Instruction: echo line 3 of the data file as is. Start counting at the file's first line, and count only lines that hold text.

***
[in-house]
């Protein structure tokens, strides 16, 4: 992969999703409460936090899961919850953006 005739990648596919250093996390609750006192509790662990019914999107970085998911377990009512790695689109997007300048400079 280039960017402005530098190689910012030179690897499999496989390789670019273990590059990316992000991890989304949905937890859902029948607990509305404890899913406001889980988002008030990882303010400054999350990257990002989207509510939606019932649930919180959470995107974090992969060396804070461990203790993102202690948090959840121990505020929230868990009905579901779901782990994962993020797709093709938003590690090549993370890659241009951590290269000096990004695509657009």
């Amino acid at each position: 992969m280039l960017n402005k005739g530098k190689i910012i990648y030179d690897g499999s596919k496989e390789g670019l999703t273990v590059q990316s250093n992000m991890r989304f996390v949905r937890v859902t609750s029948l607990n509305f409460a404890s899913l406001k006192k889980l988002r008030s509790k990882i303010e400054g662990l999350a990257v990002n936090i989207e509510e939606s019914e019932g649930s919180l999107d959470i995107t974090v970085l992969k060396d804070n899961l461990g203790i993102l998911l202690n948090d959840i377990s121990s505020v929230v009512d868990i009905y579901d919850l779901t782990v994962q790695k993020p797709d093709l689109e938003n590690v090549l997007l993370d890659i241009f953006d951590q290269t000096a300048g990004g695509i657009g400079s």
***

């Amino acid at each position: 992969m280039l960017n402005k005739g530098k190689i910012i990648y030179d690897g499999s596919k496989e390789g670019l999703t273990v590059q990316s250093n992000m991890r989304f996390v949905r937890v859902t609750s029948l607990n509305f409460a404890s899913l406001k006192k889980l988002r008030s509790k990882i303010e400054g662990l999350a990257v990002n936090i989207e509510e939606s019914e019932g649930s919180l999107d959470i995107t974090v970085l992969k060396d804070n899961l461990g203790i993102l998911l202690n948090d959840i377990s121990s505020v929230v009512d868990i009905y579901d919850l779901t782990v994962q790695k993020p797709d093709l689109e938003n590690v090549l997007l993370d890659i241009f953006d951590q290269t000096a300048g990004g695509i657009g400079s």